It ain't gonna be easy, but it is doable. All it takes is participation from everyone who can see the prudence of the plan. If that's you, join us! Get involved! As little as a couple of emails to your representatives could help immensely!

    Hope to shake your hand one day and say, "We did it!"

    Blues
    "A free people ought not only to be armed and disciplined, but they should have sufficient arms and ammunition to maintain a status of independence from any who might attempt to abuse them, which would include their own government." -- George Washington

  4. #64
    VIP Member Array packinnova's Avatar
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    Quote Originally Posted by ptmmatssc View Post
    Tubby45 and packinnova both have some goods points




    . Personally , "flat tax " , "fair tax" , "_____ tax" , it doesn't matter . "tax reform" is nothing but shifting where the taxes come from . Rather than trying to make any tax seem "fair" , why not work on eliminating the very reasons for taxes in the first place?



    Good point. Unless a company is state/gov owned , then they are a private entity . The monies earned go into private hands , the same way my paycheck does for the work I provide my employer . The idea that we should give a pass to companies on paying taxes because " they will invest in people and community" or "it will free up money to employ more people" is naive at best . You only need to look around at what the upper echelon of companies pay themselves , while cutting back their workforce , to understand that it's plain and simple greed . They of course like the idea of the "fair tax" because it frees up more money they can use for their own wages .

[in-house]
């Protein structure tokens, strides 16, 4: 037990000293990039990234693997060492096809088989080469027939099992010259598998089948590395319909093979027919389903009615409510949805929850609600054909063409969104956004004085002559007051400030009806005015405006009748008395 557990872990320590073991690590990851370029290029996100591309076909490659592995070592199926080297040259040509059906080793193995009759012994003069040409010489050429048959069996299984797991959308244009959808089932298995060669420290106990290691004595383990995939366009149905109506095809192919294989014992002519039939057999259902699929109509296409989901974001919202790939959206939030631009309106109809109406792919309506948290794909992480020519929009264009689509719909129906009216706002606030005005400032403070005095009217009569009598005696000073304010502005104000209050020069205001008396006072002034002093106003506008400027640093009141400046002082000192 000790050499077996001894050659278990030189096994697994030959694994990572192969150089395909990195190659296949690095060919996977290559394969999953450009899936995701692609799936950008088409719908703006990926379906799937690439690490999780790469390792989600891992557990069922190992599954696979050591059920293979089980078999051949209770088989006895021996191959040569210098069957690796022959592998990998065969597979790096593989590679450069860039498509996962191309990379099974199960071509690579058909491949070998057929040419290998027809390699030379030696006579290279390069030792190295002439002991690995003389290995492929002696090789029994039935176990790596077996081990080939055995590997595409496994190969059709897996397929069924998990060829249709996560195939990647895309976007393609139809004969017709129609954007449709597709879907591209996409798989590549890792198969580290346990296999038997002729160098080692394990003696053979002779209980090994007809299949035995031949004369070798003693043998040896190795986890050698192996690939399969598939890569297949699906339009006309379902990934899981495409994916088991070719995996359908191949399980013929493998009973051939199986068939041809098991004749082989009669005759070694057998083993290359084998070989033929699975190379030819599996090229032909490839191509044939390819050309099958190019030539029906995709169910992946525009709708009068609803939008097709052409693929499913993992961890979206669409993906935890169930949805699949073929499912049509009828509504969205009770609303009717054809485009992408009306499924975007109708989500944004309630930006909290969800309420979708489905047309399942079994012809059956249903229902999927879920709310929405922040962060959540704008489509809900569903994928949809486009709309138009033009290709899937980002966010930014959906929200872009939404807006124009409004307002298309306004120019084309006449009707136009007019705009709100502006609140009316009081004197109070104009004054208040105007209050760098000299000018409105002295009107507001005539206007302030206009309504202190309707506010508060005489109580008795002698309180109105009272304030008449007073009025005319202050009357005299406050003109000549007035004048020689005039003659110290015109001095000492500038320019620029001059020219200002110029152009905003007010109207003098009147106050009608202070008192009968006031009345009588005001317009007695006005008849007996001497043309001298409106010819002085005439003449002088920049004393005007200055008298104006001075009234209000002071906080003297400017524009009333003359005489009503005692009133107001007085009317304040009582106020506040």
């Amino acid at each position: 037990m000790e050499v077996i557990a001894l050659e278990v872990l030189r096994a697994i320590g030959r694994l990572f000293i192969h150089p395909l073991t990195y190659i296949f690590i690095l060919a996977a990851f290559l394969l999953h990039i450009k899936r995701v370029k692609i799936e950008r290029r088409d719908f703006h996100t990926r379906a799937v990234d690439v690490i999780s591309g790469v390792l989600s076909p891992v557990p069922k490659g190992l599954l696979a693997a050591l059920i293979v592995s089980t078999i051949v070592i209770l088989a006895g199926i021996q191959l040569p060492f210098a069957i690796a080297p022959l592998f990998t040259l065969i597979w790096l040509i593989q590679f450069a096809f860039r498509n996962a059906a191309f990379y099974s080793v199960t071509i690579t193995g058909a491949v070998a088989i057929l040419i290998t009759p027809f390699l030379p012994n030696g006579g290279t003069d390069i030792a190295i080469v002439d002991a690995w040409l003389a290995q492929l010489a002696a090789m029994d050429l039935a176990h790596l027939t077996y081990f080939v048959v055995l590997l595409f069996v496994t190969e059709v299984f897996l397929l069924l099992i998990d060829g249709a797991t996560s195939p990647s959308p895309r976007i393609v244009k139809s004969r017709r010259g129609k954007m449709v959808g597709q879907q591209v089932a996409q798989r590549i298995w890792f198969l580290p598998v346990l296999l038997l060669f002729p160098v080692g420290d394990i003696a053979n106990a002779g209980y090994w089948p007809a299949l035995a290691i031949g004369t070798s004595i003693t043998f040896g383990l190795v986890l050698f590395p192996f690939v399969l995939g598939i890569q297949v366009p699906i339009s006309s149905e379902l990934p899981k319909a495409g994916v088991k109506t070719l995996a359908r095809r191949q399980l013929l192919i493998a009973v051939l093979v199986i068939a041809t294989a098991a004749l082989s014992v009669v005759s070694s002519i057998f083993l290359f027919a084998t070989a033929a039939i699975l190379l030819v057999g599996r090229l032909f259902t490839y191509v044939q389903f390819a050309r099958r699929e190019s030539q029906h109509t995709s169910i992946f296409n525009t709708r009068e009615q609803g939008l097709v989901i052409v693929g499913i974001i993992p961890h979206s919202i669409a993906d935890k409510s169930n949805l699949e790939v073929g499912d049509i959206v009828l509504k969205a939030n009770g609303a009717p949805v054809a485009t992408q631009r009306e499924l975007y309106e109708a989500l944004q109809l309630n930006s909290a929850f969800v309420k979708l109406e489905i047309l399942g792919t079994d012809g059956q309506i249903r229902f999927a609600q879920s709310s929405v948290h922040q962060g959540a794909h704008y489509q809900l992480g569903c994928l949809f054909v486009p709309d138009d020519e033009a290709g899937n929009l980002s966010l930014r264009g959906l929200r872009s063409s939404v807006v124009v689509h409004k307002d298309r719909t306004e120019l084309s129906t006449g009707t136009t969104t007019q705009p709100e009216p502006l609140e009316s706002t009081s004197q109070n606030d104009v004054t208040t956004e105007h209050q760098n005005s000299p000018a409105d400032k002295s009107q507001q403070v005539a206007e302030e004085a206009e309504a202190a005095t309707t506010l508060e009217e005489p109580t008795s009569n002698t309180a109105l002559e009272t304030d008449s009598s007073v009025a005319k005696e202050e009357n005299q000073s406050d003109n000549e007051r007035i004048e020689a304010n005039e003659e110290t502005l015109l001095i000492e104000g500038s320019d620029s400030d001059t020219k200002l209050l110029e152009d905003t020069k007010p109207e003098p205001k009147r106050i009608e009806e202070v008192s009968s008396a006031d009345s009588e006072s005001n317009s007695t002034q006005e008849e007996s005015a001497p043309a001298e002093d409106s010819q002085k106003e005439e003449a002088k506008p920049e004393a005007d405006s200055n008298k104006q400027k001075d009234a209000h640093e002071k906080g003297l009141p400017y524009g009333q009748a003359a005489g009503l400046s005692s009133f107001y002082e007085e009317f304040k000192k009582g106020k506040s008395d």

Having worked for both the fed gov and large private companies , I can say that "tax reform" is nothing more than a shell game . It comes down to who can convince the others that it's "good for them" to take the burden of taxes . REAL tax reform is cutting spending , cutting unnecessary programs, cutting pet projects , accountability , and consensus of the people to institute a tax for a single purpose , not a "general fund" etc .

    Btw , property tax is tantamount to "renting" what you have paid for . It's sad that a person can lose their home/land for lack of paying taxes .

    The following seems more appropriate for taxation , if moneis are needed .



    http://usafoundingfathers.blogspot.c...-tax-plan.html

    May be just someones blog , but seems to make more sense to me than the current spend ,borrow,tax scheme we have going now .